Current approaches compared
Two of the leading approaches for how to go about self organisation are principle-based and productivity-based. The difference is which area of life they use as a starting point. Principle-based methods focus on defining personal high level goals,vision and principles (or habits). A popular example of this approach is Stephen Covey's "The Seven Habits of Highly Effective People". By maintaining a small number of specific habits, Covey maintains, people can achieve a balanced life and enjoy success. He does not cover in any great detail how to organise daily activities, projects or to-do lists.
Character ethic: Habits that breed effectiveness
Covey applies a w:top-down approach, beginning with the creation of a personal mission statement and instilling 7 key habits in one's life. The reasoning is that in order to achieve success it is important to develop a good character, which is developed through the cultivation of certain habits. These habits may be sub-divided into three areas:
- Private victory, or the the movement from dependence to independence. Having achieved mastery of the self, which is focused on being proactive, having clear goals and managing one's time effectively, one can then move on to...
- Public victory, moving from independence to interdependence. The second area focuses on how to communicate and work with others for maximum mutual benefit.
- Sharpen the saw, being able to sustain productivity depends on looking after one's health, learning new skills, taking time out to replenish one's energy stores. The activities discussed here cover the spiritual/mental/social and physical aspects of being.
Covey comes from a leadership (big picture) paradigm and does address important issues like lifetime goals and deeper underlying principles for guidance, however his approach is lacking in practical hands-on information on how to deal with one's inbox, organise files and just "get stuff done".
Self-management for control and perspective
Productivity-focused self organisation, in contrast, is about helping people organise the "stuff" in their lives: the projects they are involved with in private and professional life, tasks, appointments, in-boxes, filing systems, etc. Only after these things have been organised into a coherent, trusted system is the work on high level goals and values introduced. One of the leading thinkers in this area is David Allen, who pioneered the "Getting Things Done" system for self organisation.
David Allen's "Getting Things Done" (shortened in popular usage to "GTD") is a systematic approach for gaining control and attaining perspective in personal matters through self-management. The claimed benefits for people implementing the approach are increased and stress-free productivity and a state of flow, creativity and positive engagement while maintaining "mind like water". While his original book of the same title introduced the "Getting Things Done" approach, his more recent title Making It All Work and the terminology therein has been used as a basis for this review.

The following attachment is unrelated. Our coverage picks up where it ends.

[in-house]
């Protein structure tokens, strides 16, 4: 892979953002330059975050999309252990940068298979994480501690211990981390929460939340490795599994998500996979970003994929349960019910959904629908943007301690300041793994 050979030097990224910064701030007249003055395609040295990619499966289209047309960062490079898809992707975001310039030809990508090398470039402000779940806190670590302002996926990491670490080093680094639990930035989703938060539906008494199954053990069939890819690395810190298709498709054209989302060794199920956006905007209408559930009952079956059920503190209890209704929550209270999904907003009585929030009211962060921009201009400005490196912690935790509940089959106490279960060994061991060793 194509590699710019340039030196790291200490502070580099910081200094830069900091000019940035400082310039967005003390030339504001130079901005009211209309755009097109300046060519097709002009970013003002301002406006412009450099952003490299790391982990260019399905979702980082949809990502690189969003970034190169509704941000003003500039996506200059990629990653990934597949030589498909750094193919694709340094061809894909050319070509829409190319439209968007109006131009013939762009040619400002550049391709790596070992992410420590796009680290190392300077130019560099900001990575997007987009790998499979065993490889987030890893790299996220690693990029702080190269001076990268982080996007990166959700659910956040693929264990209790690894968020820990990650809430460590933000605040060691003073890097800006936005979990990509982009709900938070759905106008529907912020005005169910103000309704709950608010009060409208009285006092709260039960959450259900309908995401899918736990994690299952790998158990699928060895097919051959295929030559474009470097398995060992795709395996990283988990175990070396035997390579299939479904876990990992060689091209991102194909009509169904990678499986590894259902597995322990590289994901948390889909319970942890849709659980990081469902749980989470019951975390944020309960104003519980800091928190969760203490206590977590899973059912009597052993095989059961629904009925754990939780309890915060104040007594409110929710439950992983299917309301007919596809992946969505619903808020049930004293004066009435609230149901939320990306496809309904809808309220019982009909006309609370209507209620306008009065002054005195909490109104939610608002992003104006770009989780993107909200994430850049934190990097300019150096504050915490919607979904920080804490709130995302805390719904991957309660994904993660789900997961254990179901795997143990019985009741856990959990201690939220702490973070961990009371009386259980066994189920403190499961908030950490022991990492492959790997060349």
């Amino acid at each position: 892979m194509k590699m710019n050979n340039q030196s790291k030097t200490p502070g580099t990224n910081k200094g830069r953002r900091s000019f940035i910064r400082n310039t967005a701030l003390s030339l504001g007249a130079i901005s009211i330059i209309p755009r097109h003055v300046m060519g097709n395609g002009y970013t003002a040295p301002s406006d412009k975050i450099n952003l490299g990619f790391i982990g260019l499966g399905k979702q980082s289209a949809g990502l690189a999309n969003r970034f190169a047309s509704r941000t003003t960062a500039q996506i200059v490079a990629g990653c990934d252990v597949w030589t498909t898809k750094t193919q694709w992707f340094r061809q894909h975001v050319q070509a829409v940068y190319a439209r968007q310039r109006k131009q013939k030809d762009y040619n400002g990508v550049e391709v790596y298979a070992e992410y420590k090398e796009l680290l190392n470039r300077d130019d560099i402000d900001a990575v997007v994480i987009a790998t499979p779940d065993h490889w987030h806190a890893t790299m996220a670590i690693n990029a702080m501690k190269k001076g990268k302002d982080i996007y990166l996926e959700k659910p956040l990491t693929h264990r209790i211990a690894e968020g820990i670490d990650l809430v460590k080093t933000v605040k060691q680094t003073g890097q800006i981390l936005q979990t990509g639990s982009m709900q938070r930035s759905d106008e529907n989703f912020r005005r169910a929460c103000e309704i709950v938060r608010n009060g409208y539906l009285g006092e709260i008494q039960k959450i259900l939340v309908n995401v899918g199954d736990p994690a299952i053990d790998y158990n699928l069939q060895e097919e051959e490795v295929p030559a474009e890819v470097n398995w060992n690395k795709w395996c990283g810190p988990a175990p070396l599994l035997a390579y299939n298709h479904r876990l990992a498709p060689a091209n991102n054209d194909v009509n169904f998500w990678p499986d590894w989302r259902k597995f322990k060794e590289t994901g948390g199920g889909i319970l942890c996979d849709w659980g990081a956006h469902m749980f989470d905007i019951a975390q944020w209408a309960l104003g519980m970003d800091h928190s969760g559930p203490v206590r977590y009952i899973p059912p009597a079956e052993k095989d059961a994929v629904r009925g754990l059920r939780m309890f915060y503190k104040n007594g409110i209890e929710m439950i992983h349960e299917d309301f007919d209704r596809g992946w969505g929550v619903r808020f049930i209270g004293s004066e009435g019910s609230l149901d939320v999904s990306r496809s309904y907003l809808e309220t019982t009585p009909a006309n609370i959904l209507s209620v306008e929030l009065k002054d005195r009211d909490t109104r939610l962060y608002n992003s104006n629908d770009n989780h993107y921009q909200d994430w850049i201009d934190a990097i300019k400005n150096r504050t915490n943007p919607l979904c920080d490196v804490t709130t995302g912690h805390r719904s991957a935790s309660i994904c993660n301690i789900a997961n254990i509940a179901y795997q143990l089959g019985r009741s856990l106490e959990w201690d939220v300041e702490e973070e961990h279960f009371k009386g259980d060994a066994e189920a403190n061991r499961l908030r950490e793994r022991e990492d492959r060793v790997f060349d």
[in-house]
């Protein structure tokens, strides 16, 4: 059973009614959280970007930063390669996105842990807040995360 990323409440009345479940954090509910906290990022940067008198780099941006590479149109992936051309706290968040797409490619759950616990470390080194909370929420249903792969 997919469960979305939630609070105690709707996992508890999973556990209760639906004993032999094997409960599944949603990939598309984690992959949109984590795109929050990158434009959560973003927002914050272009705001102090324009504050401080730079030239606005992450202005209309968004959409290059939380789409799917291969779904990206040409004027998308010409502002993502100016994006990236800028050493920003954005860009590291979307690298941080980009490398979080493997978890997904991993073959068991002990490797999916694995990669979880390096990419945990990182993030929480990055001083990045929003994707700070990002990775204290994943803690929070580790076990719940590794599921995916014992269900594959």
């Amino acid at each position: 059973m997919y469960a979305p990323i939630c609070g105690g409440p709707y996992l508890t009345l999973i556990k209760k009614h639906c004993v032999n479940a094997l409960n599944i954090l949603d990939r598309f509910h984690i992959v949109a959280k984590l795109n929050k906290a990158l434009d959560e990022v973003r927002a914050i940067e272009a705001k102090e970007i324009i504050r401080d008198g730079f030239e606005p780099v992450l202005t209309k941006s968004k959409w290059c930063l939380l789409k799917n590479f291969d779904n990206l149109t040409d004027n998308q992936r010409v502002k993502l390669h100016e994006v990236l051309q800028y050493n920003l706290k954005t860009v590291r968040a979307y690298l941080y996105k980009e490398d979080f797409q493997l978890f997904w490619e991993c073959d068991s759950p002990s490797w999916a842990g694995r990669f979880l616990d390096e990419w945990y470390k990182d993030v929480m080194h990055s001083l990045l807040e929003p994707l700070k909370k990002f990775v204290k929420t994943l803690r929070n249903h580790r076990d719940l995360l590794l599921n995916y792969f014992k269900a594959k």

Allen describes three models that make up his system: Mastering Workflow, Natural Planning and Horizons of Focus. The three models are interconnected horizontally through sequence and vertically through hierarchy via eleven core underlying concepts: There are five stages of workflow for gaining control (Capturing, Clarifying, Organising, Reflecting and Engaging / Actions) and six horizons of focus for gaining perspective (Engaging / Actions, Projects, Areas of Focus, Goals, Vision and Purpose / Principles).
There is a clear alignment between the GTD approach and the OrganicDesign values and methods. Conceptually, we can relate to notions of workflows and organisational hierarchies and can imagine how they might be implemented in a collaborative web-based system. These concepts map very well to ontologies representing organisations, in this case the organisation that represents a person. More importantly, it is an holistic and unified approach to self organisation: There is no distinction between "work" and "life" in the system - why not use one tool to effectively manage everything in life we care about? Allen also shows how the same system can be applied to any organisation because the concepts map across quite naturally from individuals to groups. Unification is an important objective for OrganicDesign so we prefer to use tools and methods that inherently support it by being designed from a unified perspective.[more]
Integrating self organisation and team organisation
These concepts map quite well to organisations, such as the idea of needing to define various "altitudes" within the organisation, such as goals mission and vision, through to departments, projects and roles, right down to lists of tasks. The main difference is that at the level of organisations, items like projects or tasks are somewhat more complex and that depending on a given members' role within the organisation, they may not have access to all aspects of its operation.